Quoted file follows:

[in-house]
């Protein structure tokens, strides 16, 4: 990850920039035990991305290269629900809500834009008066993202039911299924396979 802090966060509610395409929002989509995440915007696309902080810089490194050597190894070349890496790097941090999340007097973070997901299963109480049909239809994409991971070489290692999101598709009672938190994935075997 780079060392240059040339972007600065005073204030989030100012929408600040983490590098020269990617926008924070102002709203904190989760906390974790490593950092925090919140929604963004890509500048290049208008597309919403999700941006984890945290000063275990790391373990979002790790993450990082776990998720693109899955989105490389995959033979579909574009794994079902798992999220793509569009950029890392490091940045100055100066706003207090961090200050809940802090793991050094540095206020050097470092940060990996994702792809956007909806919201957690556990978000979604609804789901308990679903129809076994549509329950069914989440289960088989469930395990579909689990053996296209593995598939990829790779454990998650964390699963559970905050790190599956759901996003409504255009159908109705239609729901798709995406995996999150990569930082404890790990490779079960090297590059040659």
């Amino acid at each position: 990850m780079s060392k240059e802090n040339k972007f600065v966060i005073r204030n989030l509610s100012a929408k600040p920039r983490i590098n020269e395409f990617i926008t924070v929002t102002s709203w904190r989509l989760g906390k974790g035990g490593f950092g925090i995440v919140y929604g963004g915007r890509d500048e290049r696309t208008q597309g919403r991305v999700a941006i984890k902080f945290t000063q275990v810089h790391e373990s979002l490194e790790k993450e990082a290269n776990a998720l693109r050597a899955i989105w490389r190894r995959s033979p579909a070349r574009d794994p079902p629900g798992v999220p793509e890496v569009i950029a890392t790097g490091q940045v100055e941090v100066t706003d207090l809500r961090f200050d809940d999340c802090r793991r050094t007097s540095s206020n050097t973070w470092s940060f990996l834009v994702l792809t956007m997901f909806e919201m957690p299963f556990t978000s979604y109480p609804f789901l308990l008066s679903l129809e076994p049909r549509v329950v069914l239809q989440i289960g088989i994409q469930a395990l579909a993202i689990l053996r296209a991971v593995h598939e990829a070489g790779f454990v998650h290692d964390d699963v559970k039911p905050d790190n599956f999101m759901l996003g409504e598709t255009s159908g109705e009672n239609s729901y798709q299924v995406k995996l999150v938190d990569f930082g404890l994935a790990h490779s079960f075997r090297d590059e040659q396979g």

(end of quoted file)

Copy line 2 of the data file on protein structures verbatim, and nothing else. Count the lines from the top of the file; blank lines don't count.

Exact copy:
């Protein structure tokens, strides 16, 4: 990850920039035990991305290269629900809500834009008066993202039911299924396979 802090966060509610395409929002989509995440915007696309902080810089490194050597190894070349890496790097941090999340007097973070997901299963109480049909239809994409991971070489290692999101598709009672938190994935075997 780079060392240059040339972007600065005073204030989030100012929408600040983490590098020269990617926008924070102002709203904190989760906390974790490593950092925090919140929604963004890509500048290049208008597309919403999700941006984890945290000063275990790391373990979002790790993450990082776990998720693109899955989105490389995959033979579909574009794994079902798992999220793509569009950029890392490091940045100055100066706003207090961090200050809940802090793991050094540095206020050097470092940060990996994702792809956007909806919201957690556990978000979604609804789901308990679903129809076994549509329950069914989440289960088989469930395990579909689990053996296209593995598939990829790779454990998650964390699963559970905050790190599956759901996003409504255009159908109705239609729901798709995406995996999150990569930082404890790990490779079960090297590059040659």